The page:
Microsoft's (MSFT 0.92%) offer to buy Activision Blizzard (ATVI) for $68.7 billion couldn't have come at a better time, and it's not because of the legal battles the company faces over allegations of discriminatory practices within its workplace. The fourth-quarter earnings report shows that the company was likely to be in for a rough year in 2022.
Here are a few reasons that this deal makes more sense after Activision Blizzard's latest earnings results.
1. Call of Duty sales are declining
Call of Duty was the company's primary growth engine through most of the pandemic. In 2021, it generated 36% of Activision Blizzard's total bookings -- a non-GAAP (adjusted) measure of revenue. But the numbers don't lie: This franchise has hit its peak and is in decline.
The company doesn't disclose specific franchise sales, but it did disclose that total net bookings for Call of Duty on console and PC declined year over year in the last quarter. Investors can blame lower sales of Call of Duty: Vanguard, released in November. Activision also called out "lower engagement" in the free-to-play Warzone title.
As a result of weak sales in the company's top franchise, total company bookings declined 18% year over year to $2.5 billion in the fourth quarter, while operating cash flow fell 42%.
2. Bleeding players
Some fans have expressed dissatisfaction with the state of Call of Duty on social media, and it appears those players are moving on to other games. Monthly active users (MAUs) within the Activision segment, which includes Call of Duty, peaked at 150 million names in the quarter that ended in March of last year, and have declined in every quarter since:
|Monthly Active Users by Segment|
|Segment||Q1 2021||Q2 2021||Q3 2021||Q4 2021|
|Activision||150 million||127 million||119 million||107 million|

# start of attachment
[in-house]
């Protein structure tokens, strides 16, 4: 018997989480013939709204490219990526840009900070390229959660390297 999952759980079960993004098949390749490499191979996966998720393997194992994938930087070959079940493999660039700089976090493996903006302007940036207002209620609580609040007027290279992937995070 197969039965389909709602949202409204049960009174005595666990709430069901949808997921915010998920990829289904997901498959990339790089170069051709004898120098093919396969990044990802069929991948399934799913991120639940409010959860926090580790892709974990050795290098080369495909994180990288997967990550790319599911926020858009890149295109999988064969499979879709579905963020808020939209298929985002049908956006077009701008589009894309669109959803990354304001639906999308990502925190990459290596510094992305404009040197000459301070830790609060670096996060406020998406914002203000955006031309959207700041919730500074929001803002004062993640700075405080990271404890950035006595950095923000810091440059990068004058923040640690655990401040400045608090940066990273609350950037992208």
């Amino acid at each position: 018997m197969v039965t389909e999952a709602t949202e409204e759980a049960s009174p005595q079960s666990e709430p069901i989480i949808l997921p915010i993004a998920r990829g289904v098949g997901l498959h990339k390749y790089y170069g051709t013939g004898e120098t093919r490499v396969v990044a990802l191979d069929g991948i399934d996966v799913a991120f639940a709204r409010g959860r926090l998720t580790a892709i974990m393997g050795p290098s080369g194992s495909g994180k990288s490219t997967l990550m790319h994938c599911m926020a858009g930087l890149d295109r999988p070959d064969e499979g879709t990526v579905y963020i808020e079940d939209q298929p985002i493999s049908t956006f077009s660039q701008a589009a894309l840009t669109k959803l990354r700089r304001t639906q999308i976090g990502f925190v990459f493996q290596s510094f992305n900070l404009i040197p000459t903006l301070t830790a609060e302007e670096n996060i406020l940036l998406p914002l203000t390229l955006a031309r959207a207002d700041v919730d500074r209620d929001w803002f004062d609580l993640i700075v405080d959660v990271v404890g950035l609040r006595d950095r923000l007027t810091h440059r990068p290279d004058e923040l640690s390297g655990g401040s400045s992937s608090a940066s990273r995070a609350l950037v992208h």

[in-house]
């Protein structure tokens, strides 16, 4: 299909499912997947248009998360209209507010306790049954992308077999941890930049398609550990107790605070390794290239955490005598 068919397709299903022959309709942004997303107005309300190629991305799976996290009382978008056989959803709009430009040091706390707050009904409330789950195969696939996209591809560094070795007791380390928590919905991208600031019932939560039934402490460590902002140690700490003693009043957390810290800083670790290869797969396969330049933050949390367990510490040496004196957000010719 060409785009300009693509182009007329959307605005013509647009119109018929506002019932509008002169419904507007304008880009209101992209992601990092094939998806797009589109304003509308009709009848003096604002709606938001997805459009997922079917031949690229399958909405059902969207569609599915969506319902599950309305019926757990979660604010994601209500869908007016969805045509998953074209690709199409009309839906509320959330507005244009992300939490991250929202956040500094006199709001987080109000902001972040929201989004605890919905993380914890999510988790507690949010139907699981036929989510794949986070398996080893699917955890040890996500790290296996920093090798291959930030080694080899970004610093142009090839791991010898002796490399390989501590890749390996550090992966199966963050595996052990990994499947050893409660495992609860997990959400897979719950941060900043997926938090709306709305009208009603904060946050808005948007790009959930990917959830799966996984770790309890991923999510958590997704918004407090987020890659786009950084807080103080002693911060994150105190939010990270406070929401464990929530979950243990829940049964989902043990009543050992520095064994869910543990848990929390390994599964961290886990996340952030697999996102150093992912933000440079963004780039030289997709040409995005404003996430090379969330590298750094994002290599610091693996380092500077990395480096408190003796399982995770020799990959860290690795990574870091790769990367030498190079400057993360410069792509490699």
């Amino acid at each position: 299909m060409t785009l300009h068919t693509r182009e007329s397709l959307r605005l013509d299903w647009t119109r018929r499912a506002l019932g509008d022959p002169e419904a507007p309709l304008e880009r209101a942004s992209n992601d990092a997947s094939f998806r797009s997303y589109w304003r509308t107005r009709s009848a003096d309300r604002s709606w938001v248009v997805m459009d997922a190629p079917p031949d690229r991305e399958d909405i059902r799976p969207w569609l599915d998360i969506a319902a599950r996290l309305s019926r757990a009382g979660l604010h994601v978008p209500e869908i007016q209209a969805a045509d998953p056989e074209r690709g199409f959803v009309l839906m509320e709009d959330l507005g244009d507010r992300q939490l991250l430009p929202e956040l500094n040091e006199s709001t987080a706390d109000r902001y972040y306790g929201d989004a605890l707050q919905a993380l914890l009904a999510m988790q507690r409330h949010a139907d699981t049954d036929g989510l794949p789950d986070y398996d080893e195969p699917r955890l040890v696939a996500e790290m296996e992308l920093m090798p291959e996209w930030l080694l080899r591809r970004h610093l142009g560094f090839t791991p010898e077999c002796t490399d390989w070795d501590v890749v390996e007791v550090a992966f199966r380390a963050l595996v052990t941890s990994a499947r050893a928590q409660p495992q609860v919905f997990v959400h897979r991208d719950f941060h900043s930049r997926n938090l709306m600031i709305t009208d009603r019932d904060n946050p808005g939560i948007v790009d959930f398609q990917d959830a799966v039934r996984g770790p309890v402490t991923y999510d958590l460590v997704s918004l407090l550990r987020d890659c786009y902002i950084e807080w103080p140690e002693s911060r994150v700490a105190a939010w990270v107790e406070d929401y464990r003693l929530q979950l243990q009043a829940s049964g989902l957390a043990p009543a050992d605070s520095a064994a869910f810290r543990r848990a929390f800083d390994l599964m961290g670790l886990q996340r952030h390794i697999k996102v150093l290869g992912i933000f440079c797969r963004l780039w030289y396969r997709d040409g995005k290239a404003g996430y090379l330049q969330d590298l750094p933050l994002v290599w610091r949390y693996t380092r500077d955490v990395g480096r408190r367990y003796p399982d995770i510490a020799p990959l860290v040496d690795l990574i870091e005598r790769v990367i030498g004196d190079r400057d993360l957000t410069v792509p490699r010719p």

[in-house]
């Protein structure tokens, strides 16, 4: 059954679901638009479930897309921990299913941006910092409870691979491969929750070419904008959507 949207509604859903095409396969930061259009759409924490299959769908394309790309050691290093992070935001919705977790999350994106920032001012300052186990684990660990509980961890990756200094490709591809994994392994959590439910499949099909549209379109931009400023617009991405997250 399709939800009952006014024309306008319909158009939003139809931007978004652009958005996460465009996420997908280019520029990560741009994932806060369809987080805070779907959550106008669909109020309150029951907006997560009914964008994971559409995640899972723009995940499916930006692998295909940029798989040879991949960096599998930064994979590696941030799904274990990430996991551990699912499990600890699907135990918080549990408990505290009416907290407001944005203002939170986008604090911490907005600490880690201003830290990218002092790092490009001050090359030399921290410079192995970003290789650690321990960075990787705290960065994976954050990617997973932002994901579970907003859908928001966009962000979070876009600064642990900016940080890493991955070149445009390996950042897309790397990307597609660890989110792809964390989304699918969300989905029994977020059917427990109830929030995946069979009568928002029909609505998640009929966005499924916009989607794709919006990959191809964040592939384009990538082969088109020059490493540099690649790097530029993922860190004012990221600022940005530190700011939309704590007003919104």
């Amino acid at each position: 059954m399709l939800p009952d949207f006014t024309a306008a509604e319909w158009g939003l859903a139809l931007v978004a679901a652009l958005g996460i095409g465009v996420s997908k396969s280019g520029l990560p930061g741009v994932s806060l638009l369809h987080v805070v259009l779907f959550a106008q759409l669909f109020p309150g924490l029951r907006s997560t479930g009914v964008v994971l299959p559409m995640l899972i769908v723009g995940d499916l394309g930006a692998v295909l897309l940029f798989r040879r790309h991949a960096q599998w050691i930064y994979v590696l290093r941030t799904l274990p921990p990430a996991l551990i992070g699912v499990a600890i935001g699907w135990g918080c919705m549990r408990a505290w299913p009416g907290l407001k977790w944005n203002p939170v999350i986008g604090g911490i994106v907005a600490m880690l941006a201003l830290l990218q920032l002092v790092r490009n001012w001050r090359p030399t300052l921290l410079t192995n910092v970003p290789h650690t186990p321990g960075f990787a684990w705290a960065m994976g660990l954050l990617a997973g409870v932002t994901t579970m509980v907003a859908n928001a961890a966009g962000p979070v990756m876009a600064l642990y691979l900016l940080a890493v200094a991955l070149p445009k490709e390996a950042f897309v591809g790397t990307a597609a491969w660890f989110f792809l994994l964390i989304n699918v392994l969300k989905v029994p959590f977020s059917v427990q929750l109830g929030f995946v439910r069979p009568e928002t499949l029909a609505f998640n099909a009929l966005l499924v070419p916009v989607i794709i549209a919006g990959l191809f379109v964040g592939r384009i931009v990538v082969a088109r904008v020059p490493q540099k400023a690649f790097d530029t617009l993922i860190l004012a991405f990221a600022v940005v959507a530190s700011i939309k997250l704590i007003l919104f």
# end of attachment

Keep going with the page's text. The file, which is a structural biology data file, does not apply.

|Blizzard||27 million||26 million||26 million||24 million|
|King||258 million||255 million||245 million||240 million|
|Total||435 million||408 million||390 million||371 million|
Activision's MAUs would have likely continued to fall in the near term, putting pressure on the company's revenue and bookings performance.
With Call of Duty in decline, Activision is severely lacking in near-term growth catalysts. Diablo Immortal is scheduled for release in the first half of 2022, but it's doubtful that this mobile title can carry the company this year. Mobile games can be a tough nut to crack in terms of player monetization.
Altogether, the development teams have their work cut out this year to keep players engaged by releasing new updates for existing games. This adds more uncertainty to Activision's business in the near term.
3. Cashing out at the right time
Activision Blizzard's fourth quarter shows how important the Microsoft buyout is for the company right now. With a lack of new games to drive growth in the near term, there was no reason for market participants to send the stock higher. In fact, analysts' expectations for adjusted revenue to grow 6.8% in 2022 might have been on the generous side.
If the acquisition receives regulatory approval, Microsoft will be integrating Activision Blizzard at just the right time in mid-2023. Activision disclosed that it's working on an as-yet unannounced but entirely new franchise, which ties a nice ribbon on top just in time for Microsoft to begin monetizing Activision's deep catalog of video games and franchises.
Activision's current share price is 22% above the closing price the day before news of the acquisition surfaced. Obviously, shareholders will miss out on any long-term gains they might have realized, but those gains are not guaranteed. Given the company's near-term challenges, many shareholders are probably pleased with Microsoft's offer.
For embattled Activision Blizzard CEO Bobby Kotick, the deal looks like a stroke of legacy-building genius. The acquisition puts an exclamation point on three decades of market-thumping returns since he took over as CEO. A $1,000 investment 20 years ago would be worth $49,500 today.